Adam Taggart @ Zero Hedge:
It’s characteristic of the time that we’re living in that there simply is no sense of consequence. And that’s exactly what you get when you have a Federal Reserve that’s out of control and a public that is filled with technological narcissistic visions of Santa Claus delivering rescue remedies on demand. And so there’s no general sense that when you do things, bad things can happen.
James Howard Kunstler is concerned. Sure, he still has the same issues with the West’s highly energy-consuming suburban lifestyle that he famously brought to light in his books, The Long Emergency, the World Made by Hand series, and Too Much Magic. But beyond our decaying fundamentals, he’s distressed by society’s unwillingness to be honest with itself about the issue’s it’s facing.
Instead, we are embracing a narrative based in “magical thinking” (e.g., prosperity through the printing press, energy independence through domestic shale) that assures us everything is fine. That we’ll be able to enter the future without having to make any changes to our manner or standards of living, despite our massive debts and depleting resources:
History is very peculiar in the sense that sometimes cultures and societies go through very strange periods of their history, and we’re in one of those now. And I characterize this as the “great period of America lying to itself.” And the way that it’s really carried out as a practical matter is that accounting fraud is now the basic mechanism for running most of the important things in American life. Accounting fraud is now the basis for banking and finance, and it’s certainly the basis for government, and certainly for its fiscal role.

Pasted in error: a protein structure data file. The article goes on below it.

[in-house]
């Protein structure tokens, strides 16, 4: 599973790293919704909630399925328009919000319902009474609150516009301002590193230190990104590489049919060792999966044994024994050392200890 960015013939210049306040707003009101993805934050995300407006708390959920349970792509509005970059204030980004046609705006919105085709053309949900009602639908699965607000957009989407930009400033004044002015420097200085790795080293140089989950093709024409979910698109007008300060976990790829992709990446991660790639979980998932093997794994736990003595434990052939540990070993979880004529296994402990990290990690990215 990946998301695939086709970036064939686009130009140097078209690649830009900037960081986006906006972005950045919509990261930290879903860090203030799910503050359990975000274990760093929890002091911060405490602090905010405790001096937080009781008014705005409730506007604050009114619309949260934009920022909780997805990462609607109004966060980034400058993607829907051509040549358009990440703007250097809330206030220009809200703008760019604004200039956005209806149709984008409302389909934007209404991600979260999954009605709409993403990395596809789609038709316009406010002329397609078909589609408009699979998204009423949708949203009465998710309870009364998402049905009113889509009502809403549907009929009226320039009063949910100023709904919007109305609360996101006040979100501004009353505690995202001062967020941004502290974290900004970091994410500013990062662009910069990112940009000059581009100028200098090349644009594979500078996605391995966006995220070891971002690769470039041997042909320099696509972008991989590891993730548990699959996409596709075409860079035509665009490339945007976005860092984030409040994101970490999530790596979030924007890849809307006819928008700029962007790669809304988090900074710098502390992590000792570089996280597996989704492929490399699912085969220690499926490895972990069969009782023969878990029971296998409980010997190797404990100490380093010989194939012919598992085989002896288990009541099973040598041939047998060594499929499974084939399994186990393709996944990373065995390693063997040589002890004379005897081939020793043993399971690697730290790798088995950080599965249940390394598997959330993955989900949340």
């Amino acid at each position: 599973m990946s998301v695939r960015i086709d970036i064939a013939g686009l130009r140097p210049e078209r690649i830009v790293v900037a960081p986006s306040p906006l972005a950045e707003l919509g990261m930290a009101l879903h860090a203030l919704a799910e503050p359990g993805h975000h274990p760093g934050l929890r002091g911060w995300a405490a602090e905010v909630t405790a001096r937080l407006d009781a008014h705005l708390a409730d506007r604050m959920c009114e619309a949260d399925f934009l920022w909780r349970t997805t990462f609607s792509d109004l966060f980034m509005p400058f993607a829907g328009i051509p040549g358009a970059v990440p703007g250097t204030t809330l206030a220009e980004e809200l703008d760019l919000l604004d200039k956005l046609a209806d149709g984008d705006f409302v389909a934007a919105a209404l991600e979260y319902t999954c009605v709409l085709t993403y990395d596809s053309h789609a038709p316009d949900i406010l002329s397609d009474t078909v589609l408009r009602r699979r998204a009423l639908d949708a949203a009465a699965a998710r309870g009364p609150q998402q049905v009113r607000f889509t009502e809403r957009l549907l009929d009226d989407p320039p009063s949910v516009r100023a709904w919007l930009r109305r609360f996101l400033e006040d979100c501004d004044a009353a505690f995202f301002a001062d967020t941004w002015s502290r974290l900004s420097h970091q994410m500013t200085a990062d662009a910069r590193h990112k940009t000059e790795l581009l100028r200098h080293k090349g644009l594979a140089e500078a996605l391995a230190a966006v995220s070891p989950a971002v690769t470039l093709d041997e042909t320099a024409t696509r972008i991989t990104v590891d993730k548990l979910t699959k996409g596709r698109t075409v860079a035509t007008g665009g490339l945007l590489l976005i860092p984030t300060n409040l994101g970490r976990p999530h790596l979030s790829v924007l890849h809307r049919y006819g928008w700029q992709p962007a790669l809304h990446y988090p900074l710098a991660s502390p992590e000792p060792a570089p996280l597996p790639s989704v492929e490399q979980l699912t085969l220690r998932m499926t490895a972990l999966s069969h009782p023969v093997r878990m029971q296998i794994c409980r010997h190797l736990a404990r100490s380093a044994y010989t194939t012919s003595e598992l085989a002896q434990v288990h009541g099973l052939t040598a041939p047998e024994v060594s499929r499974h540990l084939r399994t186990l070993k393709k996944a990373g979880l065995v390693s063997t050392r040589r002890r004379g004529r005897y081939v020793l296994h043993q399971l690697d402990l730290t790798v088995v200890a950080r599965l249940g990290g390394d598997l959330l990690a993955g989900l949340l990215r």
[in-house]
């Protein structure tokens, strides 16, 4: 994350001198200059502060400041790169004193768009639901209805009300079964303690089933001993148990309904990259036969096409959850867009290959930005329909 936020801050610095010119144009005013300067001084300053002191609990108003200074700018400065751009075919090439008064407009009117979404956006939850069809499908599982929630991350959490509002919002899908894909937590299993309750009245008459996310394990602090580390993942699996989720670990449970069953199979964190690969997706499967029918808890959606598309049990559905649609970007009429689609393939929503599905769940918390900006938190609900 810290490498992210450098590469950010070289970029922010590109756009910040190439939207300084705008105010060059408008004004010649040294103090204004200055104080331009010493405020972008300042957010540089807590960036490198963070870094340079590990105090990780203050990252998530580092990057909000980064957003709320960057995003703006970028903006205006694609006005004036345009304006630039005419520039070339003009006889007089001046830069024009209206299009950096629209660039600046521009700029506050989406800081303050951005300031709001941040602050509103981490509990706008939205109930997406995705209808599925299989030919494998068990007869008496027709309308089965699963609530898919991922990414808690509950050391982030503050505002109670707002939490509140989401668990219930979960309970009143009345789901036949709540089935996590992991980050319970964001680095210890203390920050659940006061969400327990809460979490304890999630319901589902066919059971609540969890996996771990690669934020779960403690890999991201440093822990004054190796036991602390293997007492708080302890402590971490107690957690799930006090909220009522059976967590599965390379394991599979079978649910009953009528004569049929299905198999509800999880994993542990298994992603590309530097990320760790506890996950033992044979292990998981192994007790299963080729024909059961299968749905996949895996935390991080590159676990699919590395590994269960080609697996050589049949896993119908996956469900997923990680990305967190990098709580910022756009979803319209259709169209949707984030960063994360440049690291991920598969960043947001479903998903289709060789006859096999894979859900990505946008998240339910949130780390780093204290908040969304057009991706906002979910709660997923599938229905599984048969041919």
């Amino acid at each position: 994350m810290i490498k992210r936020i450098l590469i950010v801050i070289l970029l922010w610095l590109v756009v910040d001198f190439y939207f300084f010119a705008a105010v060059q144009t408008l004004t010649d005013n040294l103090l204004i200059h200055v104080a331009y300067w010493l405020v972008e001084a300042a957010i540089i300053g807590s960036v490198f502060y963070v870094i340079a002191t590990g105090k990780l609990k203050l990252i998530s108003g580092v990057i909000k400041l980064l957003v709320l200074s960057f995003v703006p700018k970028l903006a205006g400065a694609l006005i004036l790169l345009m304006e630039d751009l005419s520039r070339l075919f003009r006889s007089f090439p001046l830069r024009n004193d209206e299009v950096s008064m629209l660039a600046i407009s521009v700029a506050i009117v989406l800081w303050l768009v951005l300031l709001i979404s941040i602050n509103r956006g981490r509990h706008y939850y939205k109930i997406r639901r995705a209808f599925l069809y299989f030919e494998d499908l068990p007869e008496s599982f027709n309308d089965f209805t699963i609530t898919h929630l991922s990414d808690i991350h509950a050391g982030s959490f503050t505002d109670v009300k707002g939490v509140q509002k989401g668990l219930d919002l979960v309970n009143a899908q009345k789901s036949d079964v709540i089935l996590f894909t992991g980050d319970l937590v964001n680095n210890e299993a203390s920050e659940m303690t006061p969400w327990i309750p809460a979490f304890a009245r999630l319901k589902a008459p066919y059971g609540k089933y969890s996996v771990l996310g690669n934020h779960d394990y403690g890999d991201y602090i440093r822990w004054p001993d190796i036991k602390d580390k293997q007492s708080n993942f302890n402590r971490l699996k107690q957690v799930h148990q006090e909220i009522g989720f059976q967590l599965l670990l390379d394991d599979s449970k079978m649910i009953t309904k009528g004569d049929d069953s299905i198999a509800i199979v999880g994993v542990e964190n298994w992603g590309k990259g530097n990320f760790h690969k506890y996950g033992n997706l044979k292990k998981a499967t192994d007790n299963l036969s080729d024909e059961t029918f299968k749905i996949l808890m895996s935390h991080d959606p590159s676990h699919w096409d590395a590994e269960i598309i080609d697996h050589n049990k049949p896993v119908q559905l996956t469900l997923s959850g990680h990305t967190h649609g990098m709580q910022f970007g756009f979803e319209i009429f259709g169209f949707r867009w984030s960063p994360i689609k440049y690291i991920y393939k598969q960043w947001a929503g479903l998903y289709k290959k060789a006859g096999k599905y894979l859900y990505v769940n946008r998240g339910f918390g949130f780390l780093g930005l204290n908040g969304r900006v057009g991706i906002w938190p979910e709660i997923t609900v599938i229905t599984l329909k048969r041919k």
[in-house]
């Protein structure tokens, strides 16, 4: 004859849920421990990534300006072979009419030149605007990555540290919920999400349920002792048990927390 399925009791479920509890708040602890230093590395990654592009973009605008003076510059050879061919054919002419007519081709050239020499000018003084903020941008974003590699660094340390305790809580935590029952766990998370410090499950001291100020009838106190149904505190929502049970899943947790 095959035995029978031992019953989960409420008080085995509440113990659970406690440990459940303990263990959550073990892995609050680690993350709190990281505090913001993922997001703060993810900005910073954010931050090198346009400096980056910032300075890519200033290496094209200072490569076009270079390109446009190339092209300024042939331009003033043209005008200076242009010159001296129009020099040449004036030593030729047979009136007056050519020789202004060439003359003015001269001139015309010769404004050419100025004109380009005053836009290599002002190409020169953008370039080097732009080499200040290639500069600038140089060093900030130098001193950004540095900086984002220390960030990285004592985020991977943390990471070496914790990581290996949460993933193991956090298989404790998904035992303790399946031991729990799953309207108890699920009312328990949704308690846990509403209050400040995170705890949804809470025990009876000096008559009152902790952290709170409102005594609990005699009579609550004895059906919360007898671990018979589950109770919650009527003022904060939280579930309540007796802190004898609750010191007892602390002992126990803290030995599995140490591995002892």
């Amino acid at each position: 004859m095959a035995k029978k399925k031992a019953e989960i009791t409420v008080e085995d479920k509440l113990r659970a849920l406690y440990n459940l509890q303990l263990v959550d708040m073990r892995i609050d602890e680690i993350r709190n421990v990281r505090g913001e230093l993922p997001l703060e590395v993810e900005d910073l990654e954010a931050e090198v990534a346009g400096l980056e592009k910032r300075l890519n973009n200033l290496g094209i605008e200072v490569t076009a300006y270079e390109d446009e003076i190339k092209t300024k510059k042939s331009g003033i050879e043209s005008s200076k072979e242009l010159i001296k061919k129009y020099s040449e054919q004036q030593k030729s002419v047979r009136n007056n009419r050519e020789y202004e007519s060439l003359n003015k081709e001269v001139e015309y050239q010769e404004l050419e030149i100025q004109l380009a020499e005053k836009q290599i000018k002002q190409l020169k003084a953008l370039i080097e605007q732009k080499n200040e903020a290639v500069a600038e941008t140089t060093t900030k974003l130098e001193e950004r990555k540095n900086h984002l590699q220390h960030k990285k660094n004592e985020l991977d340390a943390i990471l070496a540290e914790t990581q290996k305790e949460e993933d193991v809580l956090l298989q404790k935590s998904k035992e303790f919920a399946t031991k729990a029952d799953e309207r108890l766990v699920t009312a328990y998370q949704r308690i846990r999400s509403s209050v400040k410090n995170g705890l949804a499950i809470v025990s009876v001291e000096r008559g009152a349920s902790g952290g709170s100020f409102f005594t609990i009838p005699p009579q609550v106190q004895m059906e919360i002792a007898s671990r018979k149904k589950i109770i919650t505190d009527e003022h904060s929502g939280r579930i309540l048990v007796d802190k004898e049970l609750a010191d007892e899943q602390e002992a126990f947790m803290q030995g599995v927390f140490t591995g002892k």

So I think what you’re seeing is a kind of deformity of the consensus. And of course, the most striking feature of our current times isthis inability of the country to construct a coherent story about what’s happening to us, and therefore the inability to construct a story about what we might do about it.
And the sad thing is there is much we can get busy on to address our situation. But to get started, we need to engage in an eyes-wide open assessment of our true state:
What’s really happening in reality, in this moment in history, is a comprehensive contraction in economic activity, because there’s a connection between the energy inputs into an economy and a culture and your ability to accumulate wealth of the kind that we’re used to, produced by industrial activity. And that’s coming to an end, and there’s no way around it.